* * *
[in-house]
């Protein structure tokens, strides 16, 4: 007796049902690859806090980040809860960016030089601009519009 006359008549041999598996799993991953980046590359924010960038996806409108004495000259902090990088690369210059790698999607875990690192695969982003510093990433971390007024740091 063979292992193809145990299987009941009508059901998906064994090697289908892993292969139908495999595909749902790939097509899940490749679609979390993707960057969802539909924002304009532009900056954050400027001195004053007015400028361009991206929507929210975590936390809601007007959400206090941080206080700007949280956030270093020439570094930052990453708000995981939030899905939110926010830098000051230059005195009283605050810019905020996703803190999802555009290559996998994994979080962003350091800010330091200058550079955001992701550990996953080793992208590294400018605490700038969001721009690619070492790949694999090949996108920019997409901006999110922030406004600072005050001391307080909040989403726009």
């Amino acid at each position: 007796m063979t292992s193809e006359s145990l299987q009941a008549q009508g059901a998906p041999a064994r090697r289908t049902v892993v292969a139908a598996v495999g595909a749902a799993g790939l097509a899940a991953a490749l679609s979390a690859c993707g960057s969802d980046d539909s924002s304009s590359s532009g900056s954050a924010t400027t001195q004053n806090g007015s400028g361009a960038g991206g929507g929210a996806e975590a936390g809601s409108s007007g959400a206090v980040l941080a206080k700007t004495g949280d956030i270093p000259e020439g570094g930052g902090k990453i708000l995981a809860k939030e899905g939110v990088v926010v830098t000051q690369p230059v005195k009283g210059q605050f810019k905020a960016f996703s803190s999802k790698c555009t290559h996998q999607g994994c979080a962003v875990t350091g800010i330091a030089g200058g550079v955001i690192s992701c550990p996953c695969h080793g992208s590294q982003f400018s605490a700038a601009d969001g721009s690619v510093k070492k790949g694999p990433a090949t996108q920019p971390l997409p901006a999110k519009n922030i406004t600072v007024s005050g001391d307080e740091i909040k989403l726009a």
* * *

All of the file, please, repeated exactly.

[in-house]
């Protein structure tokens, strides 16, 4: 007796049902690859806090980040809860960016030089601009519009 006359008549041999598996799993991953980046590359924010960038996806409108004495000259902090990088690369210059790698999607875990690192695969982003510093990433971390007024740091 063979292992193809145990299987009941009508059901998906064994090697289908892993292969139908495999595909749902790939097509899940490749679609979390993707960057969802539909924002304009532009900056954050400027001195004053007015400028361009991206929507929210975590936390809601007007959400206090941080206080700007949280956030270093020439570094930052990453708000995981939030899905939110926010830098000051230059005195009283605050810019905020996703803190999802555009290559996998994994979080962003350091800010330091200058550079955001992701550990996953080793992208590294400018605490700038969001721009690619070492790949694999090949996108920019997409901006999110922030406004600072005050001391307080909040989403726009």
């Amino acid at each position: 007796m063979t292992s193809e006359s145990l299987q009941a008549q009508g059901a998906p041999a064994r090697r289908t049902v892993v292969a139908a598996v495999g595909a749902a799993g790939l097509a899940a991953a490749l679609s979390a690859c993707g960057s969802d980046d539909s924002s304009s590359s532009g900056s954050a924010t400027t001195q004053n806090g007015s400028g361009a960038g991206g929507g929210a996806e975590a936390g809601s409108s007007g959400a206090v980040l941080a206080k700007t004495g949280d956030i270093p000259e020439g570094g930052g902090k990453i708000l995981a809860k939030e899905g939110v990088v926010v830098t000051q690369p230059v005195k009283g210059q605050f810019k905020a960016f996703s803190s999802k790698c555009t290559h996998q999607g994994c979080a962003v875990t350091g800010i330091a030089g200058g550079v955001i690192s992701c550990p996953c695969h080793g992208s590294q982003f400018s605490a700038a601009d969001g721009s690619v510093k070492k790949g694999p990433a090949t996108q920019p971390l997409p901006a999110k519009n922030i406004t600072v007024s005050g001391d307080e740091i909040k989403l726009a």